Bureau of Democracy, Human Rights, and Labor
October 26, 2009

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The Constitution and the 2007 Law on the Legal Status of Churches, Religious Communities, and Religious Groups provide for freedom of religion, and other laws and policies contributed to the generally free practice of religion.

The Government generally respected religious freedom in practice; however, the lack of effective implementation of the registration portion of the 2007 legal status law severely hindered new registrants' ability to acquire legal standing.

There were few reports of societal abuses or discrimination based on religious affiliation, belief, or practice.

The U.S. Government discusses religious freedom with the Government as part of its overall policy to promote human rights. During the reporting period, U.S. embassy officials advocated for effective and fair implementation of registration provisions of the 2007 legal status law.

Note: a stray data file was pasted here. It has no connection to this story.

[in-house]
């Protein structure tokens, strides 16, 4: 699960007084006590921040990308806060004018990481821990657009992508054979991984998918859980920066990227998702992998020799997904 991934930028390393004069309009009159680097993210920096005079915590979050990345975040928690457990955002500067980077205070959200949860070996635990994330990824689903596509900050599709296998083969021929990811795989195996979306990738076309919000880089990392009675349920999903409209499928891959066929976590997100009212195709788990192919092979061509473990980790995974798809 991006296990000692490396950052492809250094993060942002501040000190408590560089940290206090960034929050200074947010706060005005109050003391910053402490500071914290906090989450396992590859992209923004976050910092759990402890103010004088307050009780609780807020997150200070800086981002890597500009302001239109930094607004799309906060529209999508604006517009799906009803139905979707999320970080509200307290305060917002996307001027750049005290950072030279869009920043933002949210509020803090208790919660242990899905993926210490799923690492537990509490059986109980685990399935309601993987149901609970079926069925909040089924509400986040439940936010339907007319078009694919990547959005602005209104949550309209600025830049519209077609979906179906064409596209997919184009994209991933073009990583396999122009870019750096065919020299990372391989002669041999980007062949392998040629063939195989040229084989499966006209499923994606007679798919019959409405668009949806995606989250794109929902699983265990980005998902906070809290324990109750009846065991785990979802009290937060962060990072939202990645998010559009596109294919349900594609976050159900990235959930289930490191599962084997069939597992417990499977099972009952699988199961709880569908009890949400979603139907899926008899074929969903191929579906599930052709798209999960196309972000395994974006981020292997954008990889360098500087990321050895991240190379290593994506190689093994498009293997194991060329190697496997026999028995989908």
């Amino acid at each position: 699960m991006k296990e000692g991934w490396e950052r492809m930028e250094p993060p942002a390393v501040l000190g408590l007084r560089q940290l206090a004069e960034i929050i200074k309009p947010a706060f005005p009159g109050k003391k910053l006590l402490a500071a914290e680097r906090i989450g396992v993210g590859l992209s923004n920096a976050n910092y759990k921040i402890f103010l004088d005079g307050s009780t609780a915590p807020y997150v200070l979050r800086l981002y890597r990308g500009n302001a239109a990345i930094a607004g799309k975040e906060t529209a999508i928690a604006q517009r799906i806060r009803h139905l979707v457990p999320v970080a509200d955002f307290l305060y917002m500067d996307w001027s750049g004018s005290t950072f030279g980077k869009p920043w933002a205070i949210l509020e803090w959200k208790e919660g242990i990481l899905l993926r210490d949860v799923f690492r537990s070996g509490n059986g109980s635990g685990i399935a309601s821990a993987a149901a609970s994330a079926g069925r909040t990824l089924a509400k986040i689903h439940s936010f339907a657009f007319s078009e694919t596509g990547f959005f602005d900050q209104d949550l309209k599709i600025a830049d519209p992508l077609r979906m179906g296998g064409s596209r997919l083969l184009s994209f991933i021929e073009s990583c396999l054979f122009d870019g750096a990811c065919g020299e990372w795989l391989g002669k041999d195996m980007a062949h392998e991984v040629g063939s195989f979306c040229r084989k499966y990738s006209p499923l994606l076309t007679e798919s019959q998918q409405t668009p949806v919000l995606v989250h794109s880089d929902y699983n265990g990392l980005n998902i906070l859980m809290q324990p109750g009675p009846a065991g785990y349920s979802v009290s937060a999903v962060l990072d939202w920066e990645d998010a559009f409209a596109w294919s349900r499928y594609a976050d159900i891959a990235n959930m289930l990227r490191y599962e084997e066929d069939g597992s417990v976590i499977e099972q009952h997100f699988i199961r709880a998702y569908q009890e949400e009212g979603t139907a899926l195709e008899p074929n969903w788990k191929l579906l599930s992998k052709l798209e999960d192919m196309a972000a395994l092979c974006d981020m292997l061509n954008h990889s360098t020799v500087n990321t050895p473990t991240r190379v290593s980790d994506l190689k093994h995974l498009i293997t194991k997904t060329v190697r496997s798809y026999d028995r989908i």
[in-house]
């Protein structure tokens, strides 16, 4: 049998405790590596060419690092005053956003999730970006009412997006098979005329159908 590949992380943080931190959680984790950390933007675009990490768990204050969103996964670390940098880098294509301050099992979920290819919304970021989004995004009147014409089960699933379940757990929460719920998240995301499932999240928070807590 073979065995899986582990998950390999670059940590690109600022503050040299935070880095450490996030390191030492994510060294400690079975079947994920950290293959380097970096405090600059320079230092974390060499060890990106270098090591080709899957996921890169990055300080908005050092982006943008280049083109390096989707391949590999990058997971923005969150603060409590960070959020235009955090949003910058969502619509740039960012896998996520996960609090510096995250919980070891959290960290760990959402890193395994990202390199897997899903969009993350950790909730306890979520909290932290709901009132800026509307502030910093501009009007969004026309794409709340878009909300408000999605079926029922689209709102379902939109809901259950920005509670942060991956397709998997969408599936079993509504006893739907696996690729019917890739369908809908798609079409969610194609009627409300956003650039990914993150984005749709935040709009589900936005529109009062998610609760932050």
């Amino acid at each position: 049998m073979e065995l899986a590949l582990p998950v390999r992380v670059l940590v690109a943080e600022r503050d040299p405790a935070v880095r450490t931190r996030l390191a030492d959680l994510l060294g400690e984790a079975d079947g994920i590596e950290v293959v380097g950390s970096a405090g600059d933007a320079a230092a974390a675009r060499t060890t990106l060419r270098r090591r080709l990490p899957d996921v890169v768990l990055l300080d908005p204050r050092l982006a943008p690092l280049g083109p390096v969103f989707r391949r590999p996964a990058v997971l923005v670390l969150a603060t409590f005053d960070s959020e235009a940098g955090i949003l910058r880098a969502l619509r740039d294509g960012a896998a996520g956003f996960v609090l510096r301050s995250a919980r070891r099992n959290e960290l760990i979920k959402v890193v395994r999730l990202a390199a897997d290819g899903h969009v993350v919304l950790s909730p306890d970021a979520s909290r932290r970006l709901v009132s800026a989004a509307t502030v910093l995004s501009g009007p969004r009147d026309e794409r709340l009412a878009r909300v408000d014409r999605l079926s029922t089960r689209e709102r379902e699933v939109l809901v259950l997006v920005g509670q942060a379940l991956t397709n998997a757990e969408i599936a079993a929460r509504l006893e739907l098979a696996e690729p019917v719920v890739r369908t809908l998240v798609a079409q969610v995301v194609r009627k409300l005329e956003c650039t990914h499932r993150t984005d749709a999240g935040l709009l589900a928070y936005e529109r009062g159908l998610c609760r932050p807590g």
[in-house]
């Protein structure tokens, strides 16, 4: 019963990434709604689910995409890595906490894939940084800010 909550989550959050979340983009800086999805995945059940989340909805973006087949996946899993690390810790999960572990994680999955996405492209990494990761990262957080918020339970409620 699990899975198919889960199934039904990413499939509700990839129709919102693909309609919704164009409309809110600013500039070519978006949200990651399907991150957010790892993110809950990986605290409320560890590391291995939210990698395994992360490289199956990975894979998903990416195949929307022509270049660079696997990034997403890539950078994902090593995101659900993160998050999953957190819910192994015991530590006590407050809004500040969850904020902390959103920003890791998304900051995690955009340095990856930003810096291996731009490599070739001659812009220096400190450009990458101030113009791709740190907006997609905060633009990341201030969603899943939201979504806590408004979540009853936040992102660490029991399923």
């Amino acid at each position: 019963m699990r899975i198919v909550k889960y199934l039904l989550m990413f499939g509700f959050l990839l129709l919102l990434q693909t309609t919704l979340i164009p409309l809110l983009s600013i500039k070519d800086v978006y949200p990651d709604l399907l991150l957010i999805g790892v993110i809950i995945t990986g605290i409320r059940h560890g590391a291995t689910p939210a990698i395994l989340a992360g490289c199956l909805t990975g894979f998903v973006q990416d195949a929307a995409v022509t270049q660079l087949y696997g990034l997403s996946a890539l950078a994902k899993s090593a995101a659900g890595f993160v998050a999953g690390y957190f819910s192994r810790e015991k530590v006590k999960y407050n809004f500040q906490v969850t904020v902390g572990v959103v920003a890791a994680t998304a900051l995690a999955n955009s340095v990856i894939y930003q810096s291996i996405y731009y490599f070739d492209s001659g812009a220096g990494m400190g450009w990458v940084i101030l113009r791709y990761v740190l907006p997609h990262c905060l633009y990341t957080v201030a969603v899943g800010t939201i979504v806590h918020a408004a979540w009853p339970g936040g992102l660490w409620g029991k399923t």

Section I. Religious Demography

The country has an area of 9,781 square miles and a population of 2.1 million. The country's two major religions are Orthodox Christianity and Islam. Approximately 65 percent of the population is Macedonian Orthodox, and 32 percent is Muslim. Other religious groups include Roman Catholics, various Protestant denominations, and Jews.

There is a general correlation between ethnicity and religious affiliation--the majority of Orthodox believers are ethnic Macedonian, and the majority of Muslim believers are ethnic Albanian.

Section II. Status of Government Respect for Religious Freedom

Legal/Policy Framework

The Constitution and the 2007 Law on the Legal Status of Churches, Religious Communities, and Religious Groups provide for freedom of religion; other laws and policies also contributed to the generally free practice of religion. The law at all levels protects this right in full against abuse, either by governmental or private actors.